Gray Wall Dims Hopes of 'Green' Games
Tuesday, October 16, 2007
BEIJING -- In summer, a gray industrial haze coats this city of more than 15 million, descending over the Great Wall, sticking to humid hillsides and obscuring skyscrapers. Soaring temperatures and a lack of wind conspire with gunk-spewing traffic to foul the air.
The pollution is so bad many visitors are wondering how Olympic athletes will be affected and how this city can possibly be ready to host them in less than 10 months.
Beijing officials preparing for the Games point proudly to a state-of-the-art control room that measures pollutants at 27 monitoring stations around the city. They say they are adding subway lines and have moved many factories out of town. And in a four-day experiment in August that could be a model for action during the Games, officials eliminated more than a million cars from the city's streets by ordering motorists with odd- and even-numbered license plates to drive on alternate days.
But critics point to evidence of their own: Beijing does not regularly measure or evaluate some serious pollutants, including ozone and some types of fine particulate matter that can easily be inhaled deep into the lungs. Meanwhile, they have refused to publicly
release figures on the amount of pollutants at any given location, such as the Olympic Village or Tiananmen Square, preferring to stick with a citywide average.
China has promised a "green" Olympics, but its failure to divulge what is actually in the host city's air has alarmed athletes, surprised environmental experts and raised questions about officials' commitment to making needed changes.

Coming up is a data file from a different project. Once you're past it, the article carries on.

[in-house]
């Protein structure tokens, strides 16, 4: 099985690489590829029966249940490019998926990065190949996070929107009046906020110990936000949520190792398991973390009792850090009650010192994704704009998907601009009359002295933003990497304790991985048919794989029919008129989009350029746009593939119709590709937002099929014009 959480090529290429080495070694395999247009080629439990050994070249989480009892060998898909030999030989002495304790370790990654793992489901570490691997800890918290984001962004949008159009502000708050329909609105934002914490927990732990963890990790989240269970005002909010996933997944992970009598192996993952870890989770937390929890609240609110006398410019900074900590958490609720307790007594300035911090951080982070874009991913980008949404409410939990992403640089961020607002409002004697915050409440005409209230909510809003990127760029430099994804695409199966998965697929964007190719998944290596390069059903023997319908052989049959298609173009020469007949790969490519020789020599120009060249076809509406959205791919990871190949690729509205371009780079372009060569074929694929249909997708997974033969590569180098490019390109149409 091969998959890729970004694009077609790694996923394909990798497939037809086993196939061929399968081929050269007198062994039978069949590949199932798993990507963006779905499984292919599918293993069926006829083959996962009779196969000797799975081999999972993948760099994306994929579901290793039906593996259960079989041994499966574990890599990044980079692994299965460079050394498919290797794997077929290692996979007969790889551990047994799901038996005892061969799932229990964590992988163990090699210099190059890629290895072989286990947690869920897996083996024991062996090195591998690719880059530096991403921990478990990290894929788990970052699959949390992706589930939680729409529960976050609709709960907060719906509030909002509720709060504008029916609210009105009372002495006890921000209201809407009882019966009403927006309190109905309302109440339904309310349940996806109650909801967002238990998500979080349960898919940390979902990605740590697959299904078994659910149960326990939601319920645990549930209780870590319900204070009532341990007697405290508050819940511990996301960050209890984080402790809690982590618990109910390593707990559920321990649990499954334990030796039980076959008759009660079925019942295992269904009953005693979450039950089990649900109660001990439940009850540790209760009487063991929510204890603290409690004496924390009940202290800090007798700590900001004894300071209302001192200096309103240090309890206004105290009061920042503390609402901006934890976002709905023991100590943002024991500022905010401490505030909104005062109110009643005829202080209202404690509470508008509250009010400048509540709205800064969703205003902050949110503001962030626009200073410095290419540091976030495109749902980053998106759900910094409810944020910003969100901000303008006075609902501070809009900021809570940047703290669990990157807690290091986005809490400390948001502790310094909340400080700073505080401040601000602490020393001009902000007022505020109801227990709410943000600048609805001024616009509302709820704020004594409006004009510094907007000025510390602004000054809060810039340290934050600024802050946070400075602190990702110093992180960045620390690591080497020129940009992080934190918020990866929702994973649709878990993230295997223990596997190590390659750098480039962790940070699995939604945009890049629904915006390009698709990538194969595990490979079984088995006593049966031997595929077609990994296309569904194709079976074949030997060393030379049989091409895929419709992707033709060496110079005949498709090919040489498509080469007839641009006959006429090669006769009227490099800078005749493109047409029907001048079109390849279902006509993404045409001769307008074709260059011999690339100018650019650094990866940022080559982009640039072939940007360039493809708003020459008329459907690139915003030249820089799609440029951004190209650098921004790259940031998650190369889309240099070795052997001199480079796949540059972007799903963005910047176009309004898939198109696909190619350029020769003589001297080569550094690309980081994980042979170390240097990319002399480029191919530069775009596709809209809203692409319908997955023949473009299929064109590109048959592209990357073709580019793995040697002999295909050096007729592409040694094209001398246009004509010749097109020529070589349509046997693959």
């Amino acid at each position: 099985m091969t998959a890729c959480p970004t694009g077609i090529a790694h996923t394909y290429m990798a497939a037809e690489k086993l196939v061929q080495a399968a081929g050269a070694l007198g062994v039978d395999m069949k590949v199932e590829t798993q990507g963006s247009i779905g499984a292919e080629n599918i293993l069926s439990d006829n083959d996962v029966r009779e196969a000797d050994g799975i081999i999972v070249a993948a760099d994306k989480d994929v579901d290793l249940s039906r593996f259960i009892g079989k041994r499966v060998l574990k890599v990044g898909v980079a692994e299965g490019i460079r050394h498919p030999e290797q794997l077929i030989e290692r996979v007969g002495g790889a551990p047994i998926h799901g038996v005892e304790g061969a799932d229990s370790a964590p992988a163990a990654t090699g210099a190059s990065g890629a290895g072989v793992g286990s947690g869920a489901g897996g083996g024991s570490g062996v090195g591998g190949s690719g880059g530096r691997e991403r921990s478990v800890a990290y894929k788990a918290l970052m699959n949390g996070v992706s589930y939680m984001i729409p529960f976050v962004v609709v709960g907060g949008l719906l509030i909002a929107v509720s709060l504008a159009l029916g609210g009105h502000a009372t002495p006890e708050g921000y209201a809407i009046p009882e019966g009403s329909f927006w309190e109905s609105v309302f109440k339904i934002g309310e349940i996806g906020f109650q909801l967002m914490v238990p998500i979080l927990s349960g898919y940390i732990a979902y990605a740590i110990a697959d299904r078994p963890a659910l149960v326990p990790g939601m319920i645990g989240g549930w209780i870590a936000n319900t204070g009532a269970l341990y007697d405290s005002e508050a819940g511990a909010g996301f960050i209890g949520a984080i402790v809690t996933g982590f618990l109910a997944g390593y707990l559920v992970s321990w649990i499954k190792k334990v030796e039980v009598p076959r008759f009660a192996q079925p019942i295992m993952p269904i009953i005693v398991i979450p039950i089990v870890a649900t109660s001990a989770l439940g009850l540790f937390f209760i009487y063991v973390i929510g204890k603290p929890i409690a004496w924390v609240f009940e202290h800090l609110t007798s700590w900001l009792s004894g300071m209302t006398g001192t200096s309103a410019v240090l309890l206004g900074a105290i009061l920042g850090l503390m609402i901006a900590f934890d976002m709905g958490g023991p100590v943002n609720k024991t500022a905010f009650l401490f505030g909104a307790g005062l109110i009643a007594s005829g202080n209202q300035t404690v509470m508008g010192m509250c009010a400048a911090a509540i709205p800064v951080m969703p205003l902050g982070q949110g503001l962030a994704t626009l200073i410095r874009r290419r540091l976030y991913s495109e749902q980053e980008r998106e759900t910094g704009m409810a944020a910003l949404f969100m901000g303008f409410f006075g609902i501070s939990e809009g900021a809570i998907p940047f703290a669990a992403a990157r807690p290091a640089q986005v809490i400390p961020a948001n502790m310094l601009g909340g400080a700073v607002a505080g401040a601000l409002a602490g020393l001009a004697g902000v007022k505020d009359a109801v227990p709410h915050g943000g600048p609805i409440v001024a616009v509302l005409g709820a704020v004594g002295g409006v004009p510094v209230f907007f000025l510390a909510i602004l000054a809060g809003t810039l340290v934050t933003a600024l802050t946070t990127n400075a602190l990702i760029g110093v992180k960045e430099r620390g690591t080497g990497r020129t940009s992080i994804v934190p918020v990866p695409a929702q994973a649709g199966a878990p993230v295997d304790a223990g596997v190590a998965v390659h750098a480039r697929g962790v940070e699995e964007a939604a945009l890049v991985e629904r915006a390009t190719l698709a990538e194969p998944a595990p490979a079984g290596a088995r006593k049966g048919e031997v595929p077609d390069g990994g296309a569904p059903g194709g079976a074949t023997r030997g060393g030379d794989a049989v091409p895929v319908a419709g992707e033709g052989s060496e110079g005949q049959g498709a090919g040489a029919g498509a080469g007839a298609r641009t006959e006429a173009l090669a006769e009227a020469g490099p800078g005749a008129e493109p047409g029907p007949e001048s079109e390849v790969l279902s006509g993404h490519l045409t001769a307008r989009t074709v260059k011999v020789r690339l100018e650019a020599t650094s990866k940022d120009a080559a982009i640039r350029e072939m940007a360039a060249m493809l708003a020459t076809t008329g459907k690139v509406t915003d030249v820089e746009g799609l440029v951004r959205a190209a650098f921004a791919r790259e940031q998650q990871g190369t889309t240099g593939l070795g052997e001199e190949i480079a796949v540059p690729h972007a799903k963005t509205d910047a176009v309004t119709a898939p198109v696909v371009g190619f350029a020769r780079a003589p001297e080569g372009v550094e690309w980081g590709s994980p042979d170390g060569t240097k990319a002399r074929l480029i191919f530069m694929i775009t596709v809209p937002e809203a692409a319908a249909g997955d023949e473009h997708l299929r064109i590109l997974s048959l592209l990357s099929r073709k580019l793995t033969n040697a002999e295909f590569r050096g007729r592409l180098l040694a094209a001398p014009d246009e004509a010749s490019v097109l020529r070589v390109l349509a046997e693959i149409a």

Australian athletes have announced they will arrive in Beijing as late as possible because of concerns that the air quality might hinder their performance. Two weeks ago, two Ethiopian middle-distance running champions announced they would forgo some events because of the "disgusting weather and air pollution." New Zealand and American athletes say they will wear face masks if necessary. Even Jacques Rogge, president of the International Olympic Committee, warned that some endurance sports might be postponed if the pollution gets too bad.
Initially, Beijing planned a large-scale anti-pollution experiment in August in which authorities would shut down factories in and outside the city to better assess next summer's needs. There were also promises to work with surrounding provinces that contribute heavily to pollution in the capital, experts said.
But now there are indications such pledges will not be carried out. Liu Qi, head of China's Olympic organizing committee, told the Financial Times last month that factories would not be asked to close. And while Chinese news media have since reported that such a measure is being considered, skepticism remains.
"Some factory managers are refusing to close down for the Olympics, arguing that they are willing to slow, but not halt production," said Elizabeth C. Economy, director of Asia studies at the Council on Foreign Relations and author of a book on China's environment, "The River Runs Black."
State media reports said Hebei province, which surrounds Beijing, will tighten its monitoring of pollutants and begin to measure ozone. But Xu Junhua, deputy director of the information office of Hebei's environmental protection bureau, said state officials had not contacted Hebei about any such plan.
"We have no idea of the details, like where to put the monitoring equipment, how to monitor the extra pollutants, how to collect data and how to publish it," Xu said. "We are waiting for the guidance of the central government."